Communiqué does not usually print announcements about personal achievements, especially outside of our own association, but we will make an exception for a two-time NASP president who just won a prestigious APA Division 16 award—the Jack Bardon Distinguished Service Award. … more

  • Reflections on Facilitating a Book Read of Unequal City

    Last year, the NASP Social Justice Committee established a profession-wide read of Unequal City: Race, Schools, and Perceptions of Injustice by Dr. Carla Shedd. Unequal City analyzes students’ perceptions regarding their experiences of injustice with police; their disparate educational experiences in Chicago Public Schools; and their experiences in traversing through treacherous and unfamiliar geographic regions. … more

  • Facilitating Student Reentry Following Psychiatric Hospitalization

    The frequency of psychiatric hospitalizations for school-age children has increased substantially over the past 2 decades, with an estimated 300% increase in child and adolescent hospitalizations during this time period. In 2012 alone, approximately 310,000 students ages 13 to 19 were hospitalized for either a mental health or substance abuse disorder. … more

  • Dr. Tracy E. Waasdorp on Bullying

    Dr. Tracy Waasdorp is currently a research scientist at Children's Hospital of Philadelphia. Her work has followed a consistent path toward helping us understand, prevent, and intervene with bullying behaviors. Her article, “Peer Sympathy for Bullied Youth: Individual and Classroom Considerations,” was just awarded the distinction of SPR's Article of the Year. … more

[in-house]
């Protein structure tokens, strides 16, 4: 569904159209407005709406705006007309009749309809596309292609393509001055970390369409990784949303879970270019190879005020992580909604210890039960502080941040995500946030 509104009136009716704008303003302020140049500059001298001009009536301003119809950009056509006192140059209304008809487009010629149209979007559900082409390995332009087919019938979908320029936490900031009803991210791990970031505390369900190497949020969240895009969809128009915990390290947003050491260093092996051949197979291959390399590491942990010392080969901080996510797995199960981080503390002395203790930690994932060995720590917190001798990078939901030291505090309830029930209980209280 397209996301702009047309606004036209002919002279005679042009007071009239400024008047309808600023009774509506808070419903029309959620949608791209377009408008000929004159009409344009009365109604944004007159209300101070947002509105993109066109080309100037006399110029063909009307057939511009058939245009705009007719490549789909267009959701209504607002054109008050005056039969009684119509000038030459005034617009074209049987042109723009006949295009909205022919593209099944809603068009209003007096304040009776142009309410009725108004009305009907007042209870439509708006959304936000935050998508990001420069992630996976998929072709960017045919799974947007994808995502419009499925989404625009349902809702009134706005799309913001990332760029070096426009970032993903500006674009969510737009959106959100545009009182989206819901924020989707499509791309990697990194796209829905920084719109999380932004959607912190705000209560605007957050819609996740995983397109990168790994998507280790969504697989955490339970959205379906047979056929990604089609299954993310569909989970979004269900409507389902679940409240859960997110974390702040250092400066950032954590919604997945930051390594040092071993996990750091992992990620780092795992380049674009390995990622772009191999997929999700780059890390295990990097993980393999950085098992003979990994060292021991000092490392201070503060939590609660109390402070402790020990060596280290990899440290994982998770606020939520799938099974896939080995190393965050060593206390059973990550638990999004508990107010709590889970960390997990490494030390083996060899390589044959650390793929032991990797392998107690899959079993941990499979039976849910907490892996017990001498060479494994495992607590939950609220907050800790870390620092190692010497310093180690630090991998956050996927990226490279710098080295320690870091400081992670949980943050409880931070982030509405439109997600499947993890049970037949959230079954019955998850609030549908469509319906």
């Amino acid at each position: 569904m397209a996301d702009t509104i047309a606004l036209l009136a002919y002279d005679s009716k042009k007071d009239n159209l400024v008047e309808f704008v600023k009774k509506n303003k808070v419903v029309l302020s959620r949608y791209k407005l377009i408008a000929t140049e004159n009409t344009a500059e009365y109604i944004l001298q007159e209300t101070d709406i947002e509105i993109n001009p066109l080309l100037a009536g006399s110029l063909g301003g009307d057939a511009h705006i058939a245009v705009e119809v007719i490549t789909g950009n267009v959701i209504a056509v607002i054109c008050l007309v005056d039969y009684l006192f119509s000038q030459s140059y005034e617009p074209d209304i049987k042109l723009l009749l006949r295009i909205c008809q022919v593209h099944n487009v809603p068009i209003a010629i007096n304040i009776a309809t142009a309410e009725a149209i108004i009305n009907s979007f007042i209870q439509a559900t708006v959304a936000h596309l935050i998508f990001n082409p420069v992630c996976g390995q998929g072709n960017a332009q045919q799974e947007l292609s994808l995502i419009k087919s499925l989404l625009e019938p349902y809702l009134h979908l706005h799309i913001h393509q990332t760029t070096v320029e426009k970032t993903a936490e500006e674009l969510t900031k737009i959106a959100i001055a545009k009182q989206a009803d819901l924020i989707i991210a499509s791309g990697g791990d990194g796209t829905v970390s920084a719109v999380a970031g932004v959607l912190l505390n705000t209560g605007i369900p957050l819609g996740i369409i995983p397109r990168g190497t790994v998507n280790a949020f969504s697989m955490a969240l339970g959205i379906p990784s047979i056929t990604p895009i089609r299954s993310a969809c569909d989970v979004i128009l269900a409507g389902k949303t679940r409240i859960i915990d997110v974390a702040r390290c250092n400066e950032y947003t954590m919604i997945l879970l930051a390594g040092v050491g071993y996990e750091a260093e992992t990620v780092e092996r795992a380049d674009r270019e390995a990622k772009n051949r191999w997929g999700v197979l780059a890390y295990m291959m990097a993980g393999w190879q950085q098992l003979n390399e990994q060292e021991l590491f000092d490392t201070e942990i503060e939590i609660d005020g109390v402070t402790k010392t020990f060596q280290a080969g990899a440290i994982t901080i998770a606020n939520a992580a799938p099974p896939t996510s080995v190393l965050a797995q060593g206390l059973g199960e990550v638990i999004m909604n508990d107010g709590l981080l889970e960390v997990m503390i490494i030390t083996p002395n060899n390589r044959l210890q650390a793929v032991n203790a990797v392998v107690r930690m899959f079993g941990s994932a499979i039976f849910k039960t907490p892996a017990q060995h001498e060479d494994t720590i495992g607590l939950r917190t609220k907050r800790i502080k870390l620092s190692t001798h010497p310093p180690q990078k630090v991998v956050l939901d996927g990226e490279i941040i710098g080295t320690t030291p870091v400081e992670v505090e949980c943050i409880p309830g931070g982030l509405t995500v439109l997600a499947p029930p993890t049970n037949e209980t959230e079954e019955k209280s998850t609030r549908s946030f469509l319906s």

• A New Normal for Psychological Evaluation Reports

    For months we have known that, for many of us, this school year would be very different from any before. We have all had to reconceptualize what it means to be a school psychologist in the time of coronavirus and widespread calls for social justice. … more

  • From Graduate School to Academia: Guidance From the Early Career Committee

    Completing graduate school can be a challenging and rewarding experience in any individual's life. However, planning for your career can be an exciting, nerve-racking, and daunting endeavor. In addition to traditional school psychology practice in schools, career alternatives include university faculty positions, administrative roles (e.g., director of psychological services), private practice, school neuropsychology, and clinically focused roles in a hospital or community setting, among others. … more